Cloud Computing Costs

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I was checking out cloud services a year ago, and pricing them out. The general rule of thumb seemed to be that the up-front costs were lower, but the cost over time was higher. The ongoing costs generally work out to around $60 to $500 per application per user per year.

A typical situation is buying 25 Exchange mailboxes for $5 per month. That's $1,800 per year. That's cheaper than buying a server and Exchange, but not necessarily if you factor in other services running on your hardware.

Typically, you have a local server for accounting. This is because accounting software isn't really cloud-based yet, nor is it likely to in the near future. The software gets hammered harder than email. You need more frequent backups. You want more speed. With a local server, you can guarantee that.

So the appeal of cloud services is balanced off by the cost of buying a bigger server with more CPU and memory, to run a VM with Exchange on it. You can run Exchange in as little at 4 gigs with around 100 gigs of disk. The up-front cost is probably around $500 to $1,000 extra on the server. Double that if you have a 2-node cluster.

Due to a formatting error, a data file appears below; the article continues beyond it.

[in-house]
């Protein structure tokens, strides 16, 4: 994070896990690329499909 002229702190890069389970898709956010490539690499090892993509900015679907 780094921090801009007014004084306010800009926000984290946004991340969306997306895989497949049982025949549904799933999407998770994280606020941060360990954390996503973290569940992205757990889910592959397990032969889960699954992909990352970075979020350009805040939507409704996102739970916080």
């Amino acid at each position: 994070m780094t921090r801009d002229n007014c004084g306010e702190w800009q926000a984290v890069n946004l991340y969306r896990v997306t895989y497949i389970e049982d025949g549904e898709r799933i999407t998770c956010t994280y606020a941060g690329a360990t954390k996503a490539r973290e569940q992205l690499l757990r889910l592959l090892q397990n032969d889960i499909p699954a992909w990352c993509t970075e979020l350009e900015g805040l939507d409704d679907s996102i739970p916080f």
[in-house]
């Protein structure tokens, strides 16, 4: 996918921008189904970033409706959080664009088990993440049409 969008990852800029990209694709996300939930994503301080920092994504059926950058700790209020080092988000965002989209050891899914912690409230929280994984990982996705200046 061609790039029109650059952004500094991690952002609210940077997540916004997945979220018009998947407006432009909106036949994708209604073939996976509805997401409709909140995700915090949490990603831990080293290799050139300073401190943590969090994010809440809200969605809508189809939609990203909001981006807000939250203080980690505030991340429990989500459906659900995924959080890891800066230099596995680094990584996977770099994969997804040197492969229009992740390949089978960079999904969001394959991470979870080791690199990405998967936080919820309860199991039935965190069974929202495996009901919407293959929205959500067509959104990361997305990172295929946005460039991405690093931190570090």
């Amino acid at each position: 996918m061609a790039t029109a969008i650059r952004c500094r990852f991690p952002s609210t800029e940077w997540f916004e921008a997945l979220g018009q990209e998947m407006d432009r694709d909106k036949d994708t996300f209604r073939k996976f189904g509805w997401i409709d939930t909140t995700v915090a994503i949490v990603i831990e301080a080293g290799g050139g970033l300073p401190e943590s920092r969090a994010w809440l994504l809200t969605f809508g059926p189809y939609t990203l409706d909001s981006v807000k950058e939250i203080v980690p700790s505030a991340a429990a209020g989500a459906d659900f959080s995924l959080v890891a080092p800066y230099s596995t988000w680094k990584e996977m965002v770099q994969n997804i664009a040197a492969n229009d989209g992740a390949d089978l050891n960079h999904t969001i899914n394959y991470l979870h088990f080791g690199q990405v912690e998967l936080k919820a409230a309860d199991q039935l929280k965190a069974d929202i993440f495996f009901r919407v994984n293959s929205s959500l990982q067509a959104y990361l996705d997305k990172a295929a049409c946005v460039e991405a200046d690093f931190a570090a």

Realistically, you can run the old OS and old Exchange server for the life of the server. I've seen installations going strong on 10-year old software. So, that service is basically a commodity.

It's also feasible to downgrade to a simpler server, like qmail, postfix, exim4 or sendmail or some traditional Unix stack. That software costs nothing, changes even more slowly, and scales up even less expensively. (There's a higher labor cost, though.)

In these real-world scenarios, the cloud solution ends up costing more, if you don't include labor costs. Of course, that's why the cloud solutions price out higher - the cloud costs includes the labor costs.